Accessibility is a waste of time.

I was told this today.

Cognitive accessibility is a waste of time.

Explaining my communication style is a waste of time.

Attempting to correct communication misunderstandings is a waste of time.

The only good use of my time is what my social worker says it is.

She gets to define what topics are worthy of conversation and what topics are not.

I don’t get to define anything.

She gets to define how much time we spend together planning my discharge.

She is talking about my options at discharge.

I am not allowed to return to my own home if I want services. Howard has declared it unsafe for staff. It was not unsafe for staff the entire time they were giving me services there up until now, including times when I have been in the hospital. It is suddenly unsafe for staff so they can force me to use a cleaning service they have decided I need to use and have been trying to get me to use for months now. (I did use that cleaning service to clean out an area that was genuinely unsafe. When evaluated, only that area was considered unsafe, not my entire apartment. Howard has seized on the idea of declaring my apartment unsafe for other reasons. Also the part of my apartment that was unsafe was only unsafe because of the state someone else left it in, it was never something I was considered to be responsible for.)

I had by the way been told it was an access issue (not being able to get around with my walker) until it suddenly and unexpectedly became a “safety” issue. I guess safety issues are a bigger deal. They didn’t care about my safety when they were fucking with and probably causing my stress fractures so I have no reason to assume they care now.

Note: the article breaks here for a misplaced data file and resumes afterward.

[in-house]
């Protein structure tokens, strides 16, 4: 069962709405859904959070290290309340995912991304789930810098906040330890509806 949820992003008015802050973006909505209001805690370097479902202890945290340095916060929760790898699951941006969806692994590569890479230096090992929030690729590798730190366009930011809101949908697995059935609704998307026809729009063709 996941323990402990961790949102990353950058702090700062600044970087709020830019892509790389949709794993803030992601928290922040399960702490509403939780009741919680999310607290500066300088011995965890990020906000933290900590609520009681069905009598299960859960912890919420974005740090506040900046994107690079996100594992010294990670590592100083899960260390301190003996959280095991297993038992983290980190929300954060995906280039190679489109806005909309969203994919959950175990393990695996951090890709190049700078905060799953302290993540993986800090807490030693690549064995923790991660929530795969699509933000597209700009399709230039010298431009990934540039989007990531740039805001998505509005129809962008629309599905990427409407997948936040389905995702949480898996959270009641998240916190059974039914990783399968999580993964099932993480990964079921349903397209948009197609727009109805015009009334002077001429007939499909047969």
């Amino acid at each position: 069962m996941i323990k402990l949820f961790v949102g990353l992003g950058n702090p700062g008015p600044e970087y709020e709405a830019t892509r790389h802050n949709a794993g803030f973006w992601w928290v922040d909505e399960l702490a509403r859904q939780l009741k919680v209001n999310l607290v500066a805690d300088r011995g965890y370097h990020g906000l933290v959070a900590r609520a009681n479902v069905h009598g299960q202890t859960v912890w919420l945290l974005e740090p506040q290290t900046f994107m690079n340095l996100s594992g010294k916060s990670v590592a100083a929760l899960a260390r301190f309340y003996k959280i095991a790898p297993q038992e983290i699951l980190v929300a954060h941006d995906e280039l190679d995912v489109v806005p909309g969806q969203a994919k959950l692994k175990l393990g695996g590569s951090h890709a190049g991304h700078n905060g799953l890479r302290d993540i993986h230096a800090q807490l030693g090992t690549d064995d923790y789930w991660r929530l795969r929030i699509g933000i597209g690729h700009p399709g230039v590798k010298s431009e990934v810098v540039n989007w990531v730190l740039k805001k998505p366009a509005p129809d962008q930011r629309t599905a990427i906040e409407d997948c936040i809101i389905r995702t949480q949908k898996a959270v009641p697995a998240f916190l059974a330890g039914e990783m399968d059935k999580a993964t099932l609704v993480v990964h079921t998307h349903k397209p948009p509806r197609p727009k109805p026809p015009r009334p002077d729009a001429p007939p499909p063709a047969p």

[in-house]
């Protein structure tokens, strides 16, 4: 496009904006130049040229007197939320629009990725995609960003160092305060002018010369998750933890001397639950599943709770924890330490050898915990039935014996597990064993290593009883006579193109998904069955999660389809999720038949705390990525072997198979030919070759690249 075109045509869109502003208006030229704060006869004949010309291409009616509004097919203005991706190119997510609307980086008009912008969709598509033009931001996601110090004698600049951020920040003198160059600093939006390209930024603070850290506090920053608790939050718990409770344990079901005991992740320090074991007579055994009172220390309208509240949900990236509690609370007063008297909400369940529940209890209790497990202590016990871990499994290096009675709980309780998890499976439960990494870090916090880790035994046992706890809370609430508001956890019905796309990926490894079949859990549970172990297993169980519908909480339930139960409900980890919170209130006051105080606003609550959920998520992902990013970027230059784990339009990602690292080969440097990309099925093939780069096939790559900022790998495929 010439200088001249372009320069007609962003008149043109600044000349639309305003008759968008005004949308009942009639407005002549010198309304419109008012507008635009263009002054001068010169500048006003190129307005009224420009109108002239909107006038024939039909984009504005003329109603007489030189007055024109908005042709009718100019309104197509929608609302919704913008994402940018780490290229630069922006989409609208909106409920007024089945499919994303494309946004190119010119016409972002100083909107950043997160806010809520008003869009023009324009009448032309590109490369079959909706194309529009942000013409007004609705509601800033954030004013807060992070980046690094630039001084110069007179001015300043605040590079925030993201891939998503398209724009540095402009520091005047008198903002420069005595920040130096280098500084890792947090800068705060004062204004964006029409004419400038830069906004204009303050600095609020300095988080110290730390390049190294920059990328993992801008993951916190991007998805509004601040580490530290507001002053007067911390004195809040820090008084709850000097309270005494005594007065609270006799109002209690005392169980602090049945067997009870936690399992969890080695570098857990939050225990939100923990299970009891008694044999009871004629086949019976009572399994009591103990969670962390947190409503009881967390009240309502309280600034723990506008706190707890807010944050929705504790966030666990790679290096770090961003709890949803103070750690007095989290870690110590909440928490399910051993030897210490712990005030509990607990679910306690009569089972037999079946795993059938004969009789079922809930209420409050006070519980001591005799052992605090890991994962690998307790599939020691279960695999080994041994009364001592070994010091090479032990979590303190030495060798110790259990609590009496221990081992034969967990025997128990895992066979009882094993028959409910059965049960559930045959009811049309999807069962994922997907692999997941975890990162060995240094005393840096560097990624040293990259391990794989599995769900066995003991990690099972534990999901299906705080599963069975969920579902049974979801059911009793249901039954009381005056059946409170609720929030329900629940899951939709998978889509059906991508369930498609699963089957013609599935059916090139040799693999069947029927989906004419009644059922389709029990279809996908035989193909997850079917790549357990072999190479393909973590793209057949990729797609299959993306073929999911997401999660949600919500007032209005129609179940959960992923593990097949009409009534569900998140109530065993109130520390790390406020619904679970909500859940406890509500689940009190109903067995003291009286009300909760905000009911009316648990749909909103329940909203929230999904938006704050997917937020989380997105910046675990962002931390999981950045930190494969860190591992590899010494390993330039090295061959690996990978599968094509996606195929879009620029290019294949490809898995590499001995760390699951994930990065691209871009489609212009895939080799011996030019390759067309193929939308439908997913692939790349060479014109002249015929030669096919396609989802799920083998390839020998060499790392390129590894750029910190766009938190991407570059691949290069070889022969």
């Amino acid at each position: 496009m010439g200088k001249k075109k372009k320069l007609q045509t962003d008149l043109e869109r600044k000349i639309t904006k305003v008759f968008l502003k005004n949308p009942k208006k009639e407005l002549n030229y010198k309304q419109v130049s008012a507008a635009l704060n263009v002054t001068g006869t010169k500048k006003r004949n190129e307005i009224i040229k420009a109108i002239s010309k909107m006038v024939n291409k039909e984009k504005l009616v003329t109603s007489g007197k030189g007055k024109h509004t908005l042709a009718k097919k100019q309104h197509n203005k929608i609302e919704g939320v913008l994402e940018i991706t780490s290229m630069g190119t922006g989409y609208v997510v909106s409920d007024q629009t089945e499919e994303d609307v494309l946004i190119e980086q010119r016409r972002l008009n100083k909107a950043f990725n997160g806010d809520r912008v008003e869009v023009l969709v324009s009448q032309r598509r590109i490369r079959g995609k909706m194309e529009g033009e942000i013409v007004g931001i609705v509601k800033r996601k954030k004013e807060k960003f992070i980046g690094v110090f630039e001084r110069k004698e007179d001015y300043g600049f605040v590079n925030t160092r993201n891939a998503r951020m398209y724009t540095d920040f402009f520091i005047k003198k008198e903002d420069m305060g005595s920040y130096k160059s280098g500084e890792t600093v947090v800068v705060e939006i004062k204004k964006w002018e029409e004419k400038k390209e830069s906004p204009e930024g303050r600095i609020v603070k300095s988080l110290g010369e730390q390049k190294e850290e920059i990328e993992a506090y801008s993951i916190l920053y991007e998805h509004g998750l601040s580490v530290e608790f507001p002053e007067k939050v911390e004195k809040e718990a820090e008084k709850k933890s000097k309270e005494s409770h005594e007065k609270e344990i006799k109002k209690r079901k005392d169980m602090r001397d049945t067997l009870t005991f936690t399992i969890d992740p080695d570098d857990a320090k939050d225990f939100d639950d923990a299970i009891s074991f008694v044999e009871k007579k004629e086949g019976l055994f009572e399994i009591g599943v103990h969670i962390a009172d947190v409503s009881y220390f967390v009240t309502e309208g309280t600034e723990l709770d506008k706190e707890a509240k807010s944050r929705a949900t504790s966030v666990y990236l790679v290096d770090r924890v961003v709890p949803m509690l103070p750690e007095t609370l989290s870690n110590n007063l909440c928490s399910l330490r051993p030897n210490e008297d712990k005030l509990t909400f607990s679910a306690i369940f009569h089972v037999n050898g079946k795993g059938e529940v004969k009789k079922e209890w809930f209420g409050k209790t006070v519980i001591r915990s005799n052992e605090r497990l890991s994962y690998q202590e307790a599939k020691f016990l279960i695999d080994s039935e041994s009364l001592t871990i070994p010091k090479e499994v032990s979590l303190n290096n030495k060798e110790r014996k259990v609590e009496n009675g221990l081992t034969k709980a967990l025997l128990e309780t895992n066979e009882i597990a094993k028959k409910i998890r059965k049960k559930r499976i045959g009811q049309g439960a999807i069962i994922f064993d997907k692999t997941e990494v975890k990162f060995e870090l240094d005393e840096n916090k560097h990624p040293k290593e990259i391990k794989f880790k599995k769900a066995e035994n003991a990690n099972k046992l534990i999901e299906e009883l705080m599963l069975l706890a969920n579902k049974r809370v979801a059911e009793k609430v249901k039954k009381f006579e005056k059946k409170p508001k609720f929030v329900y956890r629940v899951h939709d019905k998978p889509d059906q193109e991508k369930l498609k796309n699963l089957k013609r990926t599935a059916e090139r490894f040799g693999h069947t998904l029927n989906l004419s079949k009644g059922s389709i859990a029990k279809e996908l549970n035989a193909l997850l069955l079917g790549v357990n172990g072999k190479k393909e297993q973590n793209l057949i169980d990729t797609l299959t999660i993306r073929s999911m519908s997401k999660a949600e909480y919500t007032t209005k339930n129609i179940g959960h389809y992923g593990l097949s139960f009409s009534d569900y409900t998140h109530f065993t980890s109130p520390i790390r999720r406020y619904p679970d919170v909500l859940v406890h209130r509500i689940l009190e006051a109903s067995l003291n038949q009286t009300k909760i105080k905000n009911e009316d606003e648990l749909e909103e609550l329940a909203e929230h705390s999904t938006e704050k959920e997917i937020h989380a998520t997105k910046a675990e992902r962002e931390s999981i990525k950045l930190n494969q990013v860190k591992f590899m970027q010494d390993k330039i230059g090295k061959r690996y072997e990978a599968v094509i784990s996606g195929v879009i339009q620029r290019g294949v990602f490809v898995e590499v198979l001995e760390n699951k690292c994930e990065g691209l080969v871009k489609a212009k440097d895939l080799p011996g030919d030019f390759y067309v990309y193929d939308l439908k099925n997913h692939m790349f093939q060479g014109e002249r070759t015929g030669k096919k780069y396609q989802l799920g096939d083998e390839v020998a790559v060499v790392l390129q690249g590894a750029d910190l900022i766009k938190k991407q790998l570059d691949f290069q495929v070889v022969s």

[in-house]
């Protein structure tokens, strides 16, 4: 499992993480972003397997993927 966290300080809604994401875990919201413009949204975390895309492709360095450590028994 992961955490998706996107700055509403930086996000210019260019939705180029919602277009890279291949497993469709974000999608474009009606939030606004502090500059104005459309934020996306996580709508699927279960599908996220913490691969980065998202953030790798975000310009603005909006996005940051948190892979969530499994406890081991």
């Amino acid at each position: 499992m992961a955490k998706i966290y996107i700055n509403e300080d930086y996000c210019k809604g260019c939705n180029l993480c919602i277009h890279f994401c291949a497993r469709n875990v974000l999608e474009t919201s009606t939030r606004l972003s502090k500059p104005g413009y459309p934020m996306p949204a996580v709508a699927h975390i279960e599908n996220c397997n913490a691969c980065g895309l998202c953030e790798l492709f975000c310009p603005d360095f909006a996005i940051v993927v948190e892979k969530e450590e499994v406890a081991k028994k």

So I set up a situation where I would be living with someone else while I recover from my injuries and illness. We’d been expecting to have to do that anyway because I’m in terrible shape and the hospital wants me out anyway. I’m leaving Tuesday.

Anyway, I’ve lived in this person’s house before, with a bed larger than my bed is now. They now claim that my bed will make her house unsafe for staff. They also claim there is no seating in her house for staff. None of this is true.

At any rate, not only do my social workers get to control conversations, but they apparently get to control things about the placement of my bed. And Howard gets to decide whether my bed is safe. Howard helped me buy and transport this bed in the past and were only too happy to help. Now I am being told I will get the minimal help possible and then only if I toe the line in all these weird ways that have nothing to do with safety.